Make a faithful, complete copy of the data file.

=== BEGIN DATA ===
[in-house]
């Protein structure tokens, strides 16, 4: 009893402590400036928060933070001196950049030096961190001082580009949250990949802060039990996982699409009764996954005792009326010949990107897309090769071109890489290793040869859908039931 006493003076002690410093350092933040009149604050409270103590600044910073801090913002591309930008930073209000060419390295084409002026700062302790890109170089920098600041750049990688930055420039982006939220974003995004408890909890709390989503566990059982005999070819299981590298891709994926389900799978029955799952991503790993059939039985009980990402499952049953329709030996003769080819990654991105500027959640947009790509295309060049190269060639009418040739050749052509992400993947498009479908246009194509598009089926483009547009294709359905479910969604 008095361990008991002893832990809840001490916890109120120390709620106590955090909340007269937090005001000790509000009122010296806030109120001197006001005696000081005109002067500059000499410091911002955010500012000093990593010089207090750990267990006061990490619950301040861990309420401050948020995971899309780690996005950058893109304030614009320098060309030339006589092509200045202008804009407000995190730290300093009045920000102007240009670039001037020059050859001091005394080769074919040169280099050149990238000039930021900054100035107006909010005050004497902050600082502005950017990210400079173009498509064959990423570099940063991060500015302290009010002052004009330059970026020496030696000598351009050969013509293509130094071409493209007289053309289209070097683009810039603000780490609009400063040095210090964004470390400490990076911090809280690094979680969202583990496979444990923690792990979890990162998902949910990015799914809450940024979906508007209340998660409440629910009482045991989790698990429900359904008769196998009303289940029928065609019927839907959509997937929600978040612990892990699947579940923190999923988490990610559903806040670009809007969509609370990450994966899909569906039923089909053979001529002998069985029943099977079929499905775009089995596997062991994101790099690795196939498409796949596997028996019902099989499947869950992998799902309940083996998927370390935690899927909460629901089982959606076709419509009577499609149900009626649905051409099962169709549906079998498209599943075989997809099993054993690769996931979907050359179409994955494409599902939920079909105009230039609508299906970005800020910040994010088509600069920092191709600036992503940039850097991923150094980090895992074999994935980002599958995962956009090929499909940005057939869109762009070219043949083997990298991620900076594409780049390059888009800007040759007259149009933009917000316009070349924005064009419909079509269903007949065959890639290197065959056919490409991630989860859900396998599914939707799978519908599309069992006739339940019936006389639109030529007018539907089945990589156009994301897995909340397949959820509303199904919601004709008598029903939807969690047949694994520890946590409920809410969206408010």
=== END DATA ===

[in-house]
């Protein structure tokens, strides 16, 4: 009893402590400036928060933070001196950049030096961190001082580009949250990949802060039990996982699409009764996954005792009326010949990107897309090769071109890489290793040869859908039931 006493003076002690410093350092933040009149604050409270103590600044910073801090913002591309930008930073209000060419390295084409002026700062302790890109170089920098600041750049990688930055420039982006939220974003995004408890909890709390989503566990059982005999070819299981590298891709994926389900799978029955799952991503790993059939039985009980990402499952049953329709030996003769080819990654991105500027959640947009790509295309060049190269060639009418040739050749052509992400993947498009479908246009194509598009089926483009547009294709359905479910969604 008095361990008991002893832990809840001490916890109120120390709620106590955090909340007269937090005001000790509000009122010296806030109120001197006001005696000081005109002067500059000499410091911002955010500012000093990593010089207090750990267990006061990490619950301040861990309420401050948020995971899309780690996005950058893109304030614009320098060309030339006589092509200045202008804009407000995190730290300093009045920000102007240009670039001037020059050859001091005394080769074919040169280099050149990238000039930021900054100035107006909010005050004497902050600082502005950017990210400079173009498509064959990423570099940063991060500015302290009010002052004009330059970026020496030696000598351009050969013509293509130094071409493209007289053309289209070097683009810039603000780490609009400063040095210090964004470390400490990076911090809280690094979680969202583990496979444990923690792990979890990162998902949910990015799914809450940024979906508007209340998660409440629910009482045991989790698990429900359904008769196998009303289940029928065609019927839907959509997937929600978040612990892990699947579940923190999923988490990610559903806040670009809007969509609370990450994966899909569906039923089909053979001529002998069985029943099977079929499905775009089995596997062991994101790099690795196939498409796949596997028996019902099989499947869950992998799902309940083996998927370390935690899927909460629901089982959606076709419509009577499609149900009626649905051409099962169709549906079998498209599943075989997809099993054993690769996931979907050359179409994955494409599902939920079909105009230039609508299906970005800020910040994010088509600069920092191709600036992503940039850097991923150094980090895992074999994935980002599958995962956009090929499909940005057939869109762009070219043949083997990298991620900076594409780049390059888009800007040759007259149009933009917000316009070349924005064009419909079509269903007949065959890639290197065959056919490409991630989860859900396998599914939707799978519908599309069992006739339940019936006389639109030529007018539907089945990589156009994301897995909340397949959820509303199904919601004709008598029903939807969690047949694994520890946590409920809410969206408010």